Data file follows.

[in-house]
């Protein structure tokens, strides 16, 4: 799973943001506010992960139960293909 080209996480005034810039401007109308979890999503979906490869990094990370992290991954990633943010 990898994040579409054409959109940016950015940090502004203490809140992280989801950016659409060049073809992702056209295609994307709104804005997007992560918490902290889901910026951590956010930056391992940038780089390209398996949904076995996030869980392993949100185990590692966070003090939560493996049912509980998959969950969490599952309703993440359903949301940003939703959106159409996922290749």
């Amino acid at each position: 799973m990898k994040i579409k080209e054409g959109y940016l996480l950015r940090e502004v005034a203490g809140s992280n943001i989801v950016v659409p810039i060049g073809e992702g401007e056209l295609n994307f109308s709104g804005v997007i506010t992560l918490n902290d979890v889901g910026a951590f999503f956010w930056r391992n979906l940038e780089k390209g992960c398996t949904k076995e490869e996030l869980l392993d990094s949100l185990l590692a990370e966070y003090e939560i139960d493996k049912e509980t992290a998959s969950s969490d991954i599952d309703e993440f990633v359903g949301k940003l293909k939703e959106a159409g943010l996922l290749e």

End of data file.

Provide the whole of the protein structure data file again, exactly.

[in-house]
């Protein structure tokens, strides 16, 4: 799973943001506010992960139960293909 080209996480005034810039401007109308979890999503979906490869990094990370992290991954990633943010 990898994040579409054409959109940016950015940090502004203490809140992280989801950016659409060049073809992702056209295609994307709104804005997007992560918490902290889901910026951590956010930056391992940038780089390209398996949904076995996030869980392993949100185990590692966070003090939560493996049912509980998959969950969490599952309703993440359903949301940003939703959106159409996922290749």
């Amino acid at each position: 799973m990898k994040i579409k080209e054409g959109y940016l996480l950015r940090e502004v005034a203490g809140s992280n943001i989801v950016v659409p810039i060049g073809e992702g401007e056209l295609n994307f109308s709104g804005v997007i506010t992560l918490n902290d979890v889901g910026a951590f999503f956010w930056r391992n979906l940038e780089k390209g992960c398996t949904k076995e490869e996030l869980l392993d990094s949100l185990l590692a990370e966070y003090e939560i139960d493996k049912e509980t992290a998959s969950s969490d991954i599952d309703e993440f990633v359903g949301k940003l293909k939703e959106a159409g943010l996922l290749e």